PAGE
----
Perfection is rarely the objective around here

Midlife Sentence | Perfection

Before you get into this, I just need to let you know this post started out different than it ended up.

That actually happens more often than you might think.

This is how it should go: I come up with some theme and then write a catchy lead, which flows into a full story, and there’s maybe a twist in there – could be funny or touching or shocking, with or without foul language – and things tidily come around at the end, which points back to the lead, and everything’s all wrapped up tight, like a 30 minute episode of Friends that you’ll forget by next week.

Or tomorrow. I don’t know how exciting your life is. Maybe you forget by mid morning.

But that’s not what happened.

This is how it started out: I was thinking about this phrase that one of my bosses used to use all the time. I looked it up, and the correct way to say it is “perfect is the enemy of good,” which makes a whole lot more sense than what she used to say.

What she’d do is change it around to say “good enough is the enemy of great,” which kind of also makes sense, considering she was a perfectionist and also fairly defensive about being a perfectionist (which is just the way of so many perfectionists). (If you’re feeling defensive about that statement, you might be a perfectionist).

So my boss, Janet, would utter her twisted little saying whenever she felt like I’d approached a project with less enthusiasm than she thought warranted. Which was pretty much how I live my life. Which probably tells you how much Janet and I just loved working with each other.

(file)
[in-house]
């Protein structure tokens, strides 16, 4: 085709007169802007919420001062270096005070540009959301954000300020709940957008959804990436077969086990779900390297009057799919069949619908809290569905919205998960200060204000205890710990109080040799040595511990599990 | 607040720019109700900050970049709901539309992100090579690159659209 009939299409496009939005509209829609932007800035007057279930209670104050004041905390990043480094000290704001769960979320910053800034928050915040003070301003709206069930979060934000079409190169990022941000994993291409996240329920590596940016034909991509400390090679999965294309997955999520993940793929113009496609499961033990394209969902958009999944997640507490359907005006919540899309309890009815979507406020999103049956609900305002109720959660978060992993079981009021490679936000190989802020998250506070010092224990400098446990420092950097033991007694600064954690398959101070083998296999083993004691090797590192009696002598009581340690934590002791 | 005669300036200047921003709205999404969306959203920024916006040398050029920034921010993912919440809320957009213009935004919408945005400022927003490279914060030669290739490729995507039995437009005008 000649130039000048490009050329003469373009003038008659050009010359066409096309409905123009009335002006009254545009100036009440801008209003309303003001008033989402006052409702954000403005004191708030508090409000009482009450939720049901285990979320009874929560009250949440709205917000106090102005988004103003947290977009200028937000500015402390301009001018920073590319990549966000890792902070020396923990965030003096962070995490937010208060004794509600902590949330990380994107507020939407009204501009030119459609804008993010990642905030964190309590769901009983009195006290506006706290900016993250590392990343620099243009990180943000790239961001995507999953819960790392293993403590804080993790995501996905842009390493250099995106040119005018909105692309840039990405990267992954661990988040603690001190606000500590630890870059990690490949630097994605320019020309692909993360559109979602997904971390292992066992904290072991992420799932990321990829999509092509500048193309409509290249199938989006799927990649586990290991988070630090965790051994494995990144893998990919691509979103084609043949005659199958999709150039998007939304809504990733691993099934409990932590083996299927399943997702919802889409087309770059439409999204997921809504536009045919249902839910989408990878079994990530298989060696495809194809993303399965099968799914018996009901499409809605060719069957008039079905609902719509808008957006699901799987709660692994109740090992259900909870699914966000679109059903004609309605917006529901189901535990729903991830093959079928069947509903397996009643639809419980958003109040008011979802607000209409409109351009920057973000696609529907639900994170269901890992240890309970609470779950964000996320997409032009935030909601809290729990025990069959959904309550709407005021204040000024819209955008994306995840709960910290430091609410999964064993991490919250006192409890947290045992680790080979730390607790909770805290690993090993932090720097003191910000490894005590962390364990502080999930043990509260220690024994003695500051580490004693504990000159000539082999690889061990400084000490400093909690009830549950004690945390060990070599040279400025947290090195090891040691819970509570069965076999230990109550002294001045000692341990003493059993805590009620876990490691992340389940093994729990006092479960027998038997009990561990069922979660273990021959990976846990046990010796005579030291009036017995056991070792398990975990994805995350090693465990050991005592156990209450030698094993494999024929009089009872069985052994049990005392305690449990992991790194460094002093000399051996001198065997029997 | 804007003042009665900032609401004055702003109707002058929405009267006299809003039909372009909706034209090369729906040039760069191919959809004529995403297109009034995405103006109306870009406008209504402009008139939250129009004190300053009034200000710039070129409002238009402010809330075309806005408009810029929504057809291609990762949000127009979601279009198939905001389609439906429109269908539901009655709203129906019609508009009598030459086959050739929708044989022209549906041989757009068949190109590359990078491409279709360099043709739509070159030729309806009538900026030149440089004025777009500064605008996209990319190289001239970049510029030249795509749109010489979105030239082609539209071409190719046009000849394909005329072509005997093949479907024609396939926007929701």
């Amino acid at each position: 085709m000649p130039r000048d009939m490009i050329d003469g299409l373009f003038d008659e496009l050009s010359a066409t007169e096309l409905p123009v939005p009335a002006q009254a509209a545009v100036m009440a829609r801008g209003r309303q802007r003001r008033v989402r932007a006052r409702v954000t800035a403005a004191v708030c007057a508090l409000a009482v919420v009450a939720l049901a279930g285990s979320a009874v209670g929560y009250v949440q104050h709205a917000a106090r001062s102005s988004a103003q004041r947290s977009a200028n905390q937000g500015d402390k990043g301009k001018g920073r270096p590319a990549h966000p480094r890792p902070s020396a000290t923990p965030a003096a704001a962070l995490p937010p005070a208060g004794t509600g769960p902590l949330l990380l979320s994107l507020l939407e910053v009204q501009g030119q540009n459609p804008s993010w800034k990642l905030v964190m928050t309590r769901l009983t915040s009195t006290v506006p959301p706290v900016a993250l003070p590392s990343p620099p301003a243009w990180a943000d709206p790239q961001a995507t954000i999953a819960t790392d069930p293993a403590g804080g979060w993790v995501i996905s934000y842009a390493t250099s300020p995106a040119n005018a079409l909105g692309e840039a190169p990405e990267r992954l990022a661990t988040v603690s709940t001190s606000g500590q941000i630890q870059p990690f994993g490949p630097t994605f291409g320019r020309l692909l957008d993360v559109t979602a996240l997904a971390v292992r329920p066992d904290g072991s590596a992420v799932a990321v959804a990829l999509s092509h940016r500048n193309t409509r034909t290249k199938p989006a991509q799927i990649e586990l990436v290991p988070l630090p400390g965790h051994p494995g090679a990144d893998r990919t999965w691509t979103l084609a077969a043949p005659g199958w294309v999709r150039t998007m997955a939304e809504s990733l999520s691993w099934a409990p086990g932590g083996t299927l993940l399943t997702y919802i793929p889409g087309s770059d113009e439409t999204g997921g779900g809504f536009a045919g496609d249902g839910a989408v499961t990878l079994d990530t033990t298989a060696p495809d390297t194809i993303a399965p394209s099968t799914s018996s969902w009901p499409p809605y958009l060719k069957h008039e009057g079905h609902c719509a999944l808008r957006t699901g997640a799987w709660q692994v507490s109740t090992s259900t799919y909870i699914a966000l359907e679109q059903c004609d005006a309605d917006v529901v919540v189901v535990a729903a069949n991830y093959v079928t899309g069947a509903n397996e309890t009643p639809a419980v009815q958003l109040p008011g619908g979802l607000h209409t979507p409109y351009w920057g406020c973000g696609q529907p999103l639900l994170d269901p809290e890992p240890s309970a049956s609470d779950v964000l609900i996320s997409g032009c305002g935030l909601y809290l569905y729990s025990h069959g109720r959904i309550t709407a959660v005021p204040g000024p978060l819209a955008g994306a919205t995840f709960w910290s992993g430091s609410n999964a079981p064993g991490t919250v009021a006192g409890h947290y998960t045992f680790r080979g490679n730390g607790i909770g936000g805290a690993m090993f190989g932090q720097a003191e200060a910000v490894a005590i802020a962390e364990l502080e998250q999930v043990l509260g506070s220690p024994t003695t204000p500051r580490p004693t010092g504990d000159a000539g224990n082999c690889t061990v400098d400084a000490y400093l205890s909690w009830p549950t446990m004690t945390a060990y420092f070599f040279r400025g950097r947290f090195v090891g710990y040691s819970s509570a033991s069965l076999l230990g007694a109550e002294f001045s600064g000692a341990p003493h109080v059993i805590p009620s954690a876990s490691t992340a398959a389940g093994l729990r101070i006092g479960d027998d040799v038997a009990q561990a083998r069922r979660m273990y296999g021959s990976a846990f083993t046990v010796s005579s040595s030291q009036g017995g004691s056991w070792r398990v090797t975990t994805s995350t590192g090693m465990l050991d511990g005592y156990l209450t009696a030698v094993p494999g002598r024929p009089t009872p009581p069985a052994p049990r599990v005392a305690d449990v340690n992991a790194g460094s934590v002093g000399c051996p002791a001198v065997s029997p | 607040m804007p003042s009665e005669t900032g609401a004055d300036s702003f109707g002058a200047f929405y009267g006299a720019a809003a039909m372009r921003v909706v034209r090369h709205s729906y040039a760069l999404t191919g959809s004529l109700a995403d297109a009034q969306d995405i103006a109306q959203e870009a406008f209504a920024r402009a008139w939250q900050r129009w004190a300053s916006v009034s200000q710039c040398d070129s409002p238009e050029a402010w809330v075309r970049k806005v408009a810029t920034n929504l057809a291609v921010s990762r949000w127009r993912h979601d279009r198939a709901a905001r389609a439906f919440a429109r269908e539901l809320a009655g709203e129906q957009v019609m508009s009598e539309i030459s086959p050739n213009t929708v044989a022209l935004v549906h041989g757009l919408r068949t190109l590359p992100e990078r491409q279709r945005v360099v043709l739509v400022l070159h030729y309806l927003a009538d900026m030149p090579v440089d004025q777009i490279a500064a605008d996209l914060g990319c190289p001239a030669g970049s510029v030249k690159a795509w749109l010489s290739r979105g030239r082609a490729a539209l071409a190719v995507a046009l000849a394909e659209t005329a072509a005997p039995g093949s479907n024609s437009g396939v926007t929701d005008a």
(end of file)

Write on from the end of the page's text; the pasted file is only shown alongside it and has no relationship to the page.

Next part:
“You knoooow, good enough is the enemy of great,” she’d say in a chirpy voice … That’s not even a thing, Janet. Jeez.

In any case, I was thinking about the correct phrase – about perfect being the enemy of good – only because I was musing over one of my kid’s grades in school, and how completely nutso it makes me when one of them or the other completely biffs the chance for an easy A when there’s one to be had, not thinking about the future pre-calc or physics quiz that he’s going to biff for real and wish he had that PE grade to temper.

We all have a PE grade, somewhere, that once saved our bacon… Unless, of course, you’re Janet. Janet doesn’t need a PE grade to save her. Janet thinks bacon is bad for you.

In our case, there was some silly permission form that someone kept forgetting to bring home, and it was costing him an entire letter grade in one of those stupid-easy classes, and GOOD LORD this kind of stuff makes me crazy. Even talking about it gives me a facial tick.

Back in the day, there was no way for parents to track things like this. … And people were happy.

… Until the quarter ended and then said people were grounded. But then, in short order, people were happy again.

These days, I can look up where my kid is, what he is doing, and what kind of score he has whenever I bloody well feel like it. If I was a perfectionist, I could make us all absolutely crazy with the kind of information I have at my fingertips.

But THAT’S not what this blog is about, either.

It’s about how this line of thought led to another, which led me to wondering if there are areas where I am a perfectionist. Where my usual “good enough,” just isn’t.

Everybody’s a stickler for some things, right?